There are nine general cases listed here, and by the way, the general cases and the types of cases that are listed here provide us yet another example that this law which God is giving from Exodus 21:1-23:3 is illustrative of how God wants His moral principles, and the Ten Commandments, to be applied in life. It is not a comprehensive set of civil laws; it simply gives you some examples of the general principles of the moral commands of God found in Exodus 20 applied to life situations and it expects judges, but also citizens, to draw the other implications.

Isn't it interesting that even in Exodus, when we think of the church in its infancy, God is requiring believers to consciously think as believers about the way they conduct their lives, because He doesn't spell out everything that they need to do. He expects them to think about what their responsibilities are and to apply the general principles of His word to the every day circumstances of their lives and to do God's will in a spirit which is well pleasing in His sight.

Let's walk very quickly through these nine general laws. Let me divide them up for you so you see where we are going. Let's look at verses 33 and 34 in chapter 21. There the first law has to do with the loss of livestock. In verses 35 and 36 there is a second case law; it has to do with the loss of livestock in a case of negligence. Then in verse 1 of Exodus 22, we have a law regarding theft and restitution. In Exodus 22:2-3, we come to a fourth case law having to do with a thief breaking in at night as opposed to breaking in during the day when he can be identified, and his responsibility of restitution if caught and the liability that he has to death if he breaks in at night. Then in verse 5, there is a law about negligence of animals as they graze another man's field; in verse 6, there is yet another law about negligence and an outbreak of fire which ruins a neighbor's field. In verses 7-9, there is a law about lending or leasing or bailment regarding possessions and then, in verses 10-13, there is a law about lending or leasing or hiring out of domestic animals and what happens if there is loss. And finally, in verses 14-15, there is a law about borrowing from the neighbor and restitution in certain cases relating to that. So those are the nine specific laws. Let's walk through them quickly in this passage.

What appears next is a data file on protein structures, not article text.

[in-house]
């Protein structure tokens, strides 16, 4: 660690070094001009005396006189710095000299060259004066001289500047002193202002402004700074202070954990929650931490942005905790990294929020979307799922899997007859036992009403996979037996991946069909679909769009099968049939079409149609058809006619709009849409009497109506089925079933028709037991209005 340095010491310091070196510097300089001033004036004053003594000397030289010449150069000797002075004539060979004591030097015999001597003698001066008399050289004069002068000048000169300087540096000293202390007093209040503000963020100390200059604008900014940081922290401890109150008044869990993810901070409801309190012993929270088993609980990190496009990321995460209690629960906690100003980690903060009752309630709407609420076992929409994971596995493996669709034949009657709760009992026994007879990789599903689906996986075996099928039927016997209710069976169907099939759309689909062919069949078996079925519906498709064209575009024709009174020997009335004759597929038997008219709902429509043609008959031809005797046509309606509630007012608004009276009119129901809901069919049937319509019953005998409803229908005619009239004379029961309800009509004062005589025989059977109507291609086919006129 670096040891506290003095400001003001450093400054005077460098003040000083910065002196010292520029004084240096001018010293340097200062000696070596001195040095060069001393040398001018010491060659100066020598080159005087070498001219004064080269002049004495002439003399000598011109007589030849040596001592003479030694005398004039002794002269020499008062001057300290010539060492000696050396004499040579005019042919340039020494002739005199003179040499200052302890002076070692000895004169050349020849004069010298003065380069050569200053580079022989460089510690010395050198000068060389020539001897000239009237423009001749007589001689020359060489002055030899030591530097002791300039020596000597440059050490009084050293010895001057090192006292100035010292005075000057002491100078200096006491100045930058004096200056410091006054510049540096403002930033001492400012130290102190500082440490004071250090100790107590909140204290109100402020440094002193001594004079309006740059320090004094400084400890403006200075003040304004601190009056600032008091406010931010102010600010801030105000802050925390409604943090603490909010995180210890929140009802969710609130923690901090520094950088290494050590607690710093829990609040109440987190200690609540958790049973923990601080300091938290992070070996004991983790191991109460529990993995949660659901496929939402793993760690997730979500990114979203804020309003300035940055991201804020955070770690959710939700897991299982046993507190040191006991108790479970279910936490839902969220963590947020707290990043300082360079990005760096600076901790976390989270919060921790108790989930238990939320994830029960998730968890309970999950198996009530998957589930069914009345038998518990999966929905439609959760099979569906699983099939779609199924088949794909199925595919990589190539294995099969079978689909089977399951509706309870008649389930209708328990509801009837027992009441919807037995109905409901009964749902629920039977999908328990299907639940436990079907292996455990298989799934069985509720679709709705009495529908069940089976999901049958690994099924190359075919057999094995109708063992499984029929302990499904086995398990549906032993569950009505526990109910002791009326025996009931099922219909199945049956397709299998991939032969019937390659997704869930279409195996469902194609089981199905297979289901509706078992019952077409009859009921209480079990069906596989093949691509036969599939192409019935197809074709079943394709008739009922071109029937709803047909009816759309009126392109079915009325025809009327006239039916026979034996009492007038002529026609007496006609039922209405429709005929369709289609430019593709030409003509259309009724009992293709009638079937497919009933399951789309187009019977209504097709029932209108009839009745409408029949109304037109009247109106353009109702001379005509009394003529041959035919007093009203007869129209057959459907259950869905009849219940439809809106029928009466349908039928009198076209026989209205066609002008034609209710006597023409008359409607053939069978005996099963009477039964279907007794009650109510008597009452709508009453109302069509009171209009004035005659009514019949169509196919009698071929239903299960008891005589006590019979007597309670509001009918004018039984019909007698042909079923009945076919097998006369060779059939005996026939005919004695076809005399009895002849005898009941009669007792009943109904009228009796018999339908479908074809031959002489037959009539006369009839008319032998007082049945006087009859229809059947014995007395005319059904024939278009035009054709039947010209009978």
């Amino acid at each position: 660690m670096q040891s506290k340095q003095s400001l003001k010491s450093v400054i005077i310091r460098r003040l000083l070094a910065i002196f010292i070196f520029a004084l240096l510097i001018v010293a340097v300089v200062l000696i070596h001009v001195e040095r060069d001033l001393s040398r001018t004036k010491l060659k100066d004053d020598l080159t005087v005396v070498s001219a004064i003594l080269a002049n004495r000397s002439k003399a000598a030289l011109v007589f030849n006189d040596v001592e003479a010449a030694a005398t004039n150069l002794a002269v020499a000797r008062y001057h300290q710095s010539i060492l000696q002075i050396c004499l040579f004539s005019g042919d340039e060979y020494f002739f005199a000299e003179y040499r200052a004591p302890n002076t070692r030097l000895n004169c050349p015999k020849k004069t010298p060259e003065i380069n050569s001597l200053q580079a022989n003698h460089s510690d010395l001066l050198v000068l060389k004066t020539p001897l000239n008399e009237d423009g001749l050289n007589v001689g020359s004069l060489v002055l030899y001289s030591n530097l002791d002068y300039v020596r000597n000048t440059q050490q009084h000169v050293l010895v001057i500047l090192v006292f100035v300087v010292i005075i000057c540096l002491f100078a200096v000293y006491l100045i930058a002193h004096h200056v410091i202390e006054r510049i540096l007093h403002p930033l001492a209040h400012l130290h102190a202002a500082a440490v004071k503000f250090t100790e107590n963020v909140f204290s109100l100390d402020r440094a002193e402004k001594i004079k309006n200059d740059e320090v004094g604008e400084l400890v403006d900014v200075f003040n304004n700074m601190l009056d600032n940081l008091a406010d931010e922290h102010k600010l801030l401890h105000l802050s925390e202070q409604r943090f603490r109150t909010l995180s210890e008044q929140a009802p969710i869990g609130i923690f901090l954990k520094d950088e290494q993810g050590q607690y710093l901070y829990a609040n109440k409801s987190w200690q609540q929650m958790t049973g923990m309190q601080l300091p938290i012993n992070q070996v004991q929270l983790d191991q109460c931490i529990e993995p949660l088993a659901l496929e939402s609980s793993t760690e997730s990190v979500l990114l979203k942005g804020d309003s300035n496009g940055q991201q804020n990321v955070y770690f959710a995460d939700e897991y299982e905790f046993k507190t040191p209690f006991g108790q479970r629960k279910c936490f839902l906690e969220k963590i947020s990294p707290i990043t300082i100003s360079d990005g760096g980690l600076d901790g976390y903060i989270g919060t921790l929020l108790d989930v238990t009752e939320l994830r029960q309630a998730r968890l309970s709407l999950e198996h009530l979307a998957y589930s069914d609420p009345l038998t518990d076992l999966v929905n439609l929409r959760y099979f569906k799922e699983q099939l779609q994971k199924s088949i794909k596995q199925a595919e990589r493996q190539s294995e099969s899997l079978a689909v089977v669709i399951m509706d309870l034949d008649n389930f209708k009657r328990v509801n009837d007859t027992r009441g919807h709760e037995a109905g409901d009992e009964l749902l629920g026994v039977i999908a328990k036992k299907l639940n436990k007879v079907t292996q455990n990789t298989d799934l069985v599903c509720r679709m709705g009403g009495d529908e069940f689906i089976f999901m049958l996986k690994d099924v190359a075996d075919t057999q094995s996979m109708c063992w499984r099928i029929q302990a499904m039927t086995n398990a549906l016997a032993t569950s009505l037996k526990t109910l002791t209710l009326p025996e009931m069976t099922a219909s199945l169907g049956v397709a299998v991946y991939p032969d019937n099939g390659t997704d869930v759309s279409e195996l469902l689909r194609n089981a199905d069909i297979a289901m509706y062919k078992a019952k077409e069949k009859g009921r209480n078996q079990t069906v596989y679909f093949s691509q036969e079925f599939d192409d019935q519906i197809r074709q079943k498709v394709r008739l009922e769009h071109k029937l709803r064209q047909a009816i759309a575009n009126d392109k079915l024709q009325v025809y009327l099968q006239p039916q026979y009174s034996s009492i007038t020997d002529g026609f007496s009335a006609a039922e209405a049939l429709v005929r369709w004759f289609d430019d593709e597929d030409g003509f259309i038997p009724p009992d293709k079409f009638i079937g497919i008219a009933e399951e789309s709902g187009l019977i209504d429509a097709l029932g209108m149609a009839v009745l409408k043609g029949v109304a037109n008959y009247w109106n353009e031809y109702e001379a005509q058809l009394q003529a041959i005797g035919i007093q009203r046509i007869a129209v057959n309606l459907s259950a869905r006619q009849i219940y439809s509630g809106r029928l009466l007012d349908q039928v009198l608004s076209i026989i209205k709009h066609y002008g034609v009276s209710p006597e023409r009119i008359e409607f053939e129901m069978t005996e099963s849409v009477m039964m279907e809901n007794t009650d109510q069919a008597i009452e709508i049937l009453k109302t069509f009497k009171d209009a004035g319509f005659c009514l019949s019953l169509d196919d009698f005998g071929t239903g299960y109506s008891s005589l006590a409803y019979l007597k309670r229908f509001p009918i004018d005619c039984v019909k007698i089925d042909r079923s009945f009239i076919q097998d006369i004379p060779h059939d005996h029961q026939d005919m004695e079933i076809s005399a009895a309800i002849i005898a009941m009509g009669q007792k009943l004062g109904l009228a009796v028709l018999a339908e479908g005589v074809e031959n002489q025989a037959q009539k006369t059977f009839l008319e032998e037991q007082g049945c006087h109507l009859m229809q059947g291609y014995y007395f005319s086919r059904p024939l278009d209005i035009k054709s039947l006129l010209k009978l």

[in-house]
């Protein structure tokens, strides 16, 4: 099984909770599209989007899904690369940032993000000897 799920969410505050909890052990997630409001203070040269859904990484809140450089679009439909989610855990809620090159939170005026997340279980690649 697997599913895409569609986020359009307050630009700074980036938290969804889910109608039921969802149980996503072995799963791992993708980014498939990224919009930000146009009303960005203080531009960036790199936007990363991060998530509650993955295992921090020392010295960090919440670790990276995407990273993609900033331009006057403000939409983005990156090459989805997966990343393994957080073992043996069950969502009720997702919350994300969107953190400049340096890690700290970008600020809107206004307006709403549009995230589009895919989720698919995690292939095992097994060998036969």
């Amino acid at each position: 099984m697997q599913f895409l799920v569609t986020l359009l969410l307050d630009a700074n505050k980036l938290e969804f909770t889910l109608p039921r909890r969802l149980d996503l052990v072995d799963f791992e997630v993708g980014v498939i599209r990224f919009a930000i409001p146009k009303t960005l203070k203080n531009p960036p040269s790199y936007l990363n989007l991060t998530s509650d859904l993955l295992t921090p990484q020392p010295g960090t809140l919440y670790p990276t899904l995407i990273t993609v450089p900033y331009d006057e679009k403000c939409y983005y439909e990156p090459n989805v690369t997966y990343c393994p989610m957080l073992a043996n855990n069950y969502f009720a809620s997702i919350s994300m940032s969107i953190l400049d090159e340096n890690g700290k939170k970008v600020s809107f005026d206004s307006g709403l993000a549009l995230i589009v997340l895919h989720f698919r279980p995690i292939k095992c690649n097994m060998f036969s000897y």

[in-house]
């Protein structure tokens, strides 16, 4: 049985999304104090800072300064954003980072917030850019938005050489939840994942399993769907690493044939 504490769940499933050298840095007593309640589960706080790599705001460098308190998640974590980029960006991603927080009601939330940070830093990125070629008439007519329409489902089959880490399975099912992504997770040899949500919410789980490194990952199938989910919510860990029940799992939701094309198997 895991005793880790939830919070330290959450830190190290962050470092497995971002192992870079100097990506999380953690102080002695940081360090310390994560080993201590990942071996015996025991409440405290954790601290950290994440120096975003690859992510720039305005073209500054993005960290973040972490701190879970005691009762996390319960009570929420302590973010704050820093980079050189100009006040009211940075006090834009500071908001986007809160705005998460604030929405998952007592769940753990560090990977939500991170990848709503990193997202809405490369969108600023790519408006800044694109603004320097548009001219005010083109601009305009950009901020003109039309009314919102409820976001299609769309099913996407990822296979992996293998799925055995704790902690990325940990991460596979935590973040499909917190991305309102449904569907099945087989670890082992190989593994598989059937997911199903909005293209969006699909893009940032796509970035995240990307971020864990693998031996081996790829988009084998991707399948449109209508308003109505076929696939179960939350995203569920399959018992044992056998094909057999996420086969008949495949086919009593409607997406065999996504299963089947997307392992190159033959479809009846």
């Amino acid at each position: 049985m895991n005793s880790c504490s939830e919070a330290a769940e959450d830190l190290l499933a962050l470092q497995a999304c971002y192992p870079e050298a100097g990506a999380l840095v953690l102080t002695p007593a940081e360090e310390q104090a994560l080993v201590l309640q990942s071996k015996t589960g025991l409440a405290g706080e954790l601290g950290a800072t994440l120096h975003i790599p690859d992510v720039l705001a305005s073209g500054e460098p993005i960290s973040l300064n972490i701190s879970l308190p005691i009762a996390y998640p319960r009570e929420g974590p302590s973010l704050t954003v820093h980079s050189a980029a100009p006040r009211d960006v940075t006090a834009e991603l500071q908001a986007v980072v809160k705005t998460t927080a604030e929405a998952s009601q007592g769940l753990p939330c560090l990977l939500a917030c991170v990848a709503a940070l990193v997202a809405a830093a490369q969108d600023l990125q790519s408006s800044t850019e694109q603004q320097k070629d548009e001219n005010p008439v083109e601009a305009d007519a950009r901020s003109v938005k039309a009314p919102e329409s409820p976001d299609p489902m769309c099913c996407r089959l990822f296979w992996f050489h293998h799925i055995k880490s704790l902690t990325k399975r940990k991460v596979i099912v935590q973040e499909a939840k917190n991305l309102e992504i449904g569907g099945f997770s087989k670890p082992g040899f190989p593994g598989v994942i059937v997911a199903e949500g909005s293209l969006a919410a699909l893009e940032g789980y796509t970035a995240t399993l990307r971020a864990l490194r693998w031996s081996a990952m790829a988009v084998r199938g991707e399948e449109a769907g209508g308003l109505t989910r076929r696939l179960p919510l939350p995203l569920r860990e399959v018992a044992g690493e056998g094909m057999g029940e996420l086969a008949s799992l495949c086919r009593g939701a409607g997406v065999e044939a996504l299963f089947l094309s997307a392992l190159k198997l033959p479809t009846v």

IV. How God applies basic biblical principles.
First look at verse 33-34. “If a man opens a pit and digs it and does not cover it over and an ox or a donkey falls in it, the owner of the pit shall make restitution.” So negligence which results in the loss of an owner's livestock requires restitution of the value of the animal. He shall make restitution. He shall give money to its owner and the dead animal shall become his. So he gets the dead ox, he pays the owner the equivalent value whether its ox or donkey or whatever, so that he can be made right. Because of his negligence, he ends up with a dead ox, and because of this experience the other owner is put right. Think of it. In these times, a poor subsistence farmer's family's life–or at least, freedom–might depend on having a live ox. A live ox was as important to a subsistence farmer in Israel then as a water buffalo is to a family in southeast Asia today. Without that water buffalo, that family may die of starvation. It takes years to train that ox or water buffalo, and that loss of it requires something dramatic to be done. The law says, “You put it right.” You give him the money for another ox; you put him right–concern for the welfare of neighbor and carefulness in the treatment of the neighbor.

Second case law. Verses 35 and 36. This is the case in which your animal harms another person's animal. It is a situation which couldn't have been foreseen. There is no track record on this animal; this animal has never done this before and it just happens. Even in that case where there is no negligence involved, notice, that the responsibility of one's domestic animals require that there be some form of restitution done. There's been no negligence, but the consequences of the actions of one's own domestic animals demands that something be done. In that case what has to happen is this: Your ox, which is still alive, is sold. Your neighbor gets half of it and you get half of it, and then you divide the dead animal and do whatever you want to do with it. You sell it for meat, or eat, it or whatever you want to do with the dead animal. You split it down the middle. The person who was injured isn't whole and there is not apparent negligence in the situation; it was just one of those things, ‘An act of God,” an insurance agent would call it.